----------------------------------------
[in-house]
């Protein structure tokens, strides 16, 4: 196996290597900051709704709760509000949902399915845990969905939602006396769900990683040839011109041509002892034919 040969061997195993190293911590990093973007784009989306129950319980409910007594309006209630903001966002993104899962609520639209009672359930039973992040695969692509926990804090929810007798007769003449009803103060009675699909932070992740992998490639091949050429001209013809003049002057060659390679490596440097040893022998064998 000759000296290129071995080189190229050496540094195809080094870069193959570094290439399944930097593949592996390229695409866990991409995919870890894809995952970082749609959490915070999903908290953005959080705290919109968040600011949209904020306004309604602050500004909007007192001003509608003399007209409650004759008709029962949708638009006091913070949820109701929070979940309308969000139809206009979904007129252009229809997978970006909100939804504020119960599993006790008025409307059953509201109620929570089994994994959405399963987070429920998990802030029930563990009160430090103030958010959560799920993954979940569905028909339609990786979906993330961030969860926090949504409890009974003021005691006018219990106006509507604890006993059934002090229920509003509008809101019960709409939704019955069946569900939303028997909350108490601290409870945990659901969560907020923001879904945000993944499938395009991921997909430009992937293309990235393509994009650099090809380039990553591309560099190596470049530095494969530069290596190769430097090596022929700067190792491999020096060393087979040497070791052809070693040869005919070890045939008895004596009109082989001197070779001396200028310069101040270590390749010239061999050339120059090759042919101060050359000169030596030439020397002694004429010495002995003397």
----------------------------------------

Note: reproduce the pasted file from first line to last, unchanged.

[in-house]
């Protein structure tokens, strides 16, 4: 196996290597900051709704709760509000949902399915845990969905939602006396769900990683040839011109041509002892034919 040969061997195993190293911590990093973007784009989306129950319980409910007594309006209630903001966002993104899962609520639209009672359930039973992040695969692509926990804090929810007798007769003449009803103060009675699909932070992740992998490639091949050429001209013809003049002057060659390679490596440097040893022998064998 000759000296290129071995080189190229050496540094195809080094870069193959570094290439399944930097593949592996390229695409866990991409995919870890894809995952970082749609959490915070999903908290953005959080705290919109968040600011949209904020306004309604602050500004909007007192001003509608003399007209409650004759008709029962949708638009006091913070949820109701929070979940309308969000139809206009979904007129252009229809997978970006909100939804504020119960599993006790008025409307059953509201109620929570089994994994959405399963987070429920998990802030029930563990009160430090103030958010959560799920993954979940569905028909339609990786979906993330961030969860926090949504409890009974003021005691006018219990106006509507604890006993059934002090229920509003509008809101019960709409939704019955069946569900939303028997909350108490601290409870945990659901969560907020923001879904945000993944499938395009991921997909430009992937293309990235393509994009650099090809380039990553591309560099190596470049530095494969530069290596190769430097090596022929700067190792491999020096060393087979040497070791052809070693040869005919070890045939008895004596009109082989001197070779001396200028310069101040270590390749010239061999050339120059090759042919101060050359000169030596030439020397002694004429010495002995003397």